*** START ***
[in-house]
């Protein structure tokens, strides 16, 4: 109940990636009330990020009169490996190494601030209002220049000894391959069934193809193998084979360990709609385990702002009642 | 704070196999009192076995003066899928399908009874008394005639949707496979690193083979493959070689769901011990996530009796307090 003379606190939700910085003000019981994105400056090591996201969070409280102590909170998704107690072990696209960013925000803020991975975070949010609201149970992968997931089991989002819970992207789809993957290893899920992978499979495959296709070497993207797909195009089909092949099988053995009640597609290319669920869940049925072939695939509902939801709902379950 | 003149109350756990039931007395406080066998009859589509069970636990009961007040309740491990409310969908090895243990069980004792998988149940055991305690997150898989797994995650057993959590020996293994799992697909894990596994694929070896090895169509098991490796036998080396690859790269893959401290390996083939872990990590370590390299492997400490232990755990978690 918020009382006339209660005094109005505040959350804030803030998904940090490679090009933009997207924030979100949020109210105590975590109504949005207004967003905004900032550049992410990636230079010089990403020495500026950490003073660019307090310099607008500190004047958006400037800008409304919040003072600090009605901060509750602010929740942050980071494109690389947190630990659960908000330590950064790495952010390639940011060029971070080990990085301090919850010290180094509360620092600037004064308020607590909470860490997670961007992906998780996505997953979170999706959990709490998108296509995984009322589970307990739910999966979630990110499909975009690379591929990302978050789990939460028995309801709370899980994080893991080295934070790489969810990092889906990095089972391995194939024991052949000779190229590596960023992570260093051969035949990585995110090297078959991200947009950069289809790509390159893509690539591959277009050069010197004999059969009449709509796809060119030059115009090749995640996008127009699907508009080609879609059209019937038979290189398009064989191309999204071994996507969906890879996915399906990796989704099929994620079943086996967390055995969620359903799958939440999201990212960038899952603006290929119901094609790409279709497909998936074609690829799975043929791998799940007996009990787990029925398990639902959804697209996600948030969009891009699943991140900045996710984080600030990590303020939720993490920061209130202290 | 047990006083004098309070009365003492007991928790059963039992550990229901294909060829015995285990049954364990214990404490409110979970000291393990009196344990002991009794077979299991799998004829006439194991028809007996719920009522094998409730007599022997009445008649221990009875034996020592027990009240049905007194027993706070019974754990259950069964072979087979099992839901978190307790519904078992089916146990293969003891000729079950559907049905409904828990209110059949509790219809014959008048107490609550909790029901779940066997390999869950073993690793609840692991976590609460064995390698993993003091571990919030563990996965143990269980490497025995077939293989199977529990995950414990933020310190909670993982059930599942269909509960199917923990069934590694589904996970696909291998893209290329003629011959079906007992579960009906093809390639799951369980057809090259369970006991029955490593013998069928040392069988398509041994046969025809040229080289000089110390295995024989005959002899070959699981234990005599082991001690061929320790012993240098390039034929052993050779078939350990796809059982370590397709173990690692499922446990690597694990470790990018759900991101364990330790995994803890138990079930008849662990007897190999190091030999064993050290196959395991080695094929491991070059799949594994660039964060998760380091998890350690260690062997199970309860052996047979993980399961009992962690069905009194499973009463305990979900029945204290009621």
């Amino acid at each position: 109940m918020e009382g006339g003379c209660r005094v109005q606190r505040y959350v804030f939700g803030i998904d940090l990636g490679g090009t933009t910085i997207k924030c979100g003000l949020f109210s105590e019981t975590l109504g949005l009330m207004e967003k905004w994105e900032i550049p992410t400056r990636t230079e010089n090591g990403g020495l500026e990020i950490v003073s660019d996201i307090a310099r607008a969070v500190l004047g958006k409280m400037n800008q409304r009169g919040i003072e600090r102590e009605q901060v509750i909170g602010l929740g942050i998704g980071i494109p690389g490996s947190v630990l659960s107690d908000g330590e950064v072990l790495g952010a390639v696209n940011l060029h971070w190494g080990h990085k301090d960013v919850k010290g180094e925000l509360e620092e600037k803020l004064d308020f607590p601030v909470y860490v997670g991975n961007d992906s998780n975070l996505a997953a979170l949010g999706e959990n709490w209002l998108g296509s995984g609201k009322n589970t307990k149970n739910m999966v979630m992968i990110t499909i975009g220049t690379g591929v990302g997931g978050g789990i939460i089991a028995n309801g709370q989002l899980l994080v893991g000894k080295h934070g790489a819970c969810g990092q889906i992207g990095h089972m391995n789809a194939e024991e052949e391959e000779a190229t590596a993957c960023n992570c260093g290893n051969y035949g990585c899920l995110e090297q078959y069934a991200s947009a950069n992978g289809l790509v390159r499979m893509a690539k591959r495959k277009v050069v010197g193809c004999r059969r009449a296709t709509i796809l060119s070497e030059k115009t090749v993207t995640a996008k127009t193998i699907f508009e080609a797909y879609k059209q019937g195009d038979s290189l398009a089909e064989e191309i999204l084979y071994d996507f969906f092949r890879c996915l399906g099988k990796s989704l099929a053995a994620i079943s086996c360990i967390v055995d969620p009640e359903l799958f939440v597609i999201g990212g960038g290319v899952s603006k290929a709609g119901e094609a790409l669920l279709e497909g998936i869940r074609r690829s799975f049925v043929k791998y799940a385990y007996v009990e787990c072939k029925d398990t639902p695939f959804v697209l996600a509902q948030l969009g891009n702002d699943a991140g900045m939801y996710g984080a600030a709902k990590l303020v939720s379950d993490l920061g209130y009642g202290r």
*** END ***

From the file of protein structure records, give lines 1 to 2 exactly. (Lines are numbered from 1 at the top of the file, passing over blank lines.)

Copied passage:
[in-house]
């Protein structure tokens, strides 16, 4: 109940990636009330990020009169490996190494601030209002220049000894391959069934193809193998084979360990709609385990702002009642 | 704070196999009192076995003066899928399908009874008394005639949707496979690193083979493959070689769901011990996530009796307090 003379606190939700910085003000019981994105400056090591996201969070409280102590909170998704107690072990696209960013925000803020991975975070949010609201149970992968997931089991989002819970992207789809993957290893899920992978499979495959296709070497993207797909195009089909092949099988053995009640597609290319669920869940049925072939695939509902939801709902379950 | 003149109350756990039931007395406080066998009859589509069970636990009961007040309740491990409310969908090895243990069980004792998988149940055991305690997150898989797994995650057993959590020996293994799992697909894990596994694929070896090895169509098991490796036998080396690859790269893959401290390996083939872990990590370590390299492997400490232990755990978690 918020009382006339209660005094109005505040959350804030803030998904940090490679090009933009997207924030979100949020109210105590975590109504949005207004967003905004900032550049992410990636230079010089990403020495500026950490003073660019307090310099607008500190004047958006400037800008409304919040003072600090009605901060509750602010929740942050980071494109690389947190630990659960908000330590950064790495952010390639940011060029971070080990990085301090919850010290180094509360620092600037004064308020607590909470860490997670961007992906998780996505997953979170999706959990709490998108296509995984009322589970307990739910999966979630990110499909975009690379591929990302978050789990939460028995309801709370899980994080893991080295934070790489969810990092889906990095089972391995194939024991052949000779190229590596960023992570260093051969035949990585995110090297078959991200947009950069289809790509390159893509690539591959277009050069010197004999059969009449709509796809060119030059115009090749995640996008127009699907508009080609879609059209019937038979290189398009064989191309999204071994996507969906890879996915399906990796989704099929994620079943086996967390055995969620359903799958939440999201990212960038899952603006290929119901094609790409279709497909998936074609690829799975043929791998799940007996009990787990029925398990639902959804697209996600948030969009891009699943991140900045996710984080600030990590303020939720993490920061209130202290 | 047990006083004098309070009365003492007991928790059963039992550990229901294909060829015995285990049954364990214990404490409110979970000291393990009196344990002991009794077979299991799998004829006439194991028809007996719920009522094998409730007599022997009445008649221990009875034996020592027990009240049905007194027993706070019974754990259950069964072979087979099992839901978190307790519904078992089916146990293969003891000729079950559907049905409904828990209110059949509790219809014959008048107490609550909790029901779940066997390999869950073993690793609840692991976590609460064995390698993993003091571990919030563990996965143990269980490497025995077939293989199977529990995950414990933020310190909670993982059930599942269909509960199917923990069934590694589904996970696909291998893209290329003629011959079906007992579960009906093809390639799951369980057809090259369970006991029955490593013998069928040392069988398509041994046969025809040229080289000089110390295995024989005959002899070959699981234990005599082991001690061929320790012993240098390039034929052993050779078939350990796809059982370590397709173990690692499922446990690597694990470790990018759900991101364990330790995994803890138990079930008849662990007897190999190091030999064993050290196959395991080695094929491991070059799949594994660039964060998760380091998890350690260690062997199970309860052996047979993980399961009992962690069905009194499973009463305990979900029945204290009621």